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Humans are not the only species that have assistance during birth, scientists have learned.
When our closest living relative, the bonobo, gives birth, other females gather around to help and protect the mother.
Account - Bonobo - Birth - 'midwives - Close
Before now, there has only been one scientific account of a wild bonobo giving birth; there, these 'midwives' stayed close to the mother.
But now, researchers have also observed the phenomenon on numerous occasions in captivity.
Elisa - Demuru - University - Pisa - Colleagues
Elisa Demuru from the University of Pisa and her colleagues witnessed three captive bonobos giving birth at primate parks in France and the Netherlands.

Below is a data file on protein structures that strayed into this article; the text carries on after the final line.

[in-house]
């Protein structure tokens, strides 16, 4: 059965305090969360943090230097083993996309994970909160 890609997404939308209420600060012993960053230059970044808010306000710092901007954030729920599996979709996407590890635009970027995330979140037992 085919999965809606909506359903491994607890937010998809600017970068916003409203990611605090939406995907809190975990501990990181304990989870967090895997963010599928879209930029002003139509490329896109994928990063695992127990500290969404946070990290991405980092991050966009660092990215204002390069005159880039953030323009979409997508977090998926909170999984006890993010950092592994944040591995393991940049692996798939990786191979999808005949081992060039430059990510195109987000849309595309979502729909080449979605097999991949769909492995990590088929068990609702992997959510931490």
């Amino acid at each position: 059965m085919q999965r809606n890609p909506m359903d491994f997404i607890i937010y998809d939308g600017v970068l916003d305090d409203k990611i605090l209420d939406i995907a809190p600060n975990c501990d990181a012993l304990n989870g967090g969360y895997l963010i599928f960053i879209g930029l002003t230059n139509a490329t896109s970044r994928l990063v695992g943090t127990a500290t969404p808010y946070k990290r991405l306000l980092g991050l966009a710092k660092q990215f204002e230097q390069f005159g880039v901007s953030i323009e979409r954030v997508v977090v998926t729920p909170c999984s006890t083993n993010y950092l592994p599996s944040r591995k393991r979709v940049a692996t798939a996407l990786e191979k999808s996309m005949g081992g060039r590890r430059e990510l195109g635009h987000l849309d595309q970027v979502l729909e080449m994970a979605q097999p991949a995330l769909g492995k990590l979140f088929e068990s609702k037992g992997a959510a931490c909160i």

Unlike chimpanzees, the mother bonobos do not try and isolate themselves.
Apes - Birth - Fluid - Baby - Flies
he other apes stayed near her, sniffing birth fluid, attempting to grab the baby as it came out, and one even swatted flies away, according to New Scientist.
Demuru told the publication that some of the females had given birth before, suggesting they knew what was going on.
Apes - Towards - Mother - Bonobos - Humans
The apes were protective towards the laboring mother, keeping male bonobos and humans away from her.
'We believe they want to show the female that they are there to support and protect her in the phase in which she's most vulnerable,' said Demuru.
Groups - Females - Bonds
In bonobo social groups, the females usually aren't related. However, the bonds...
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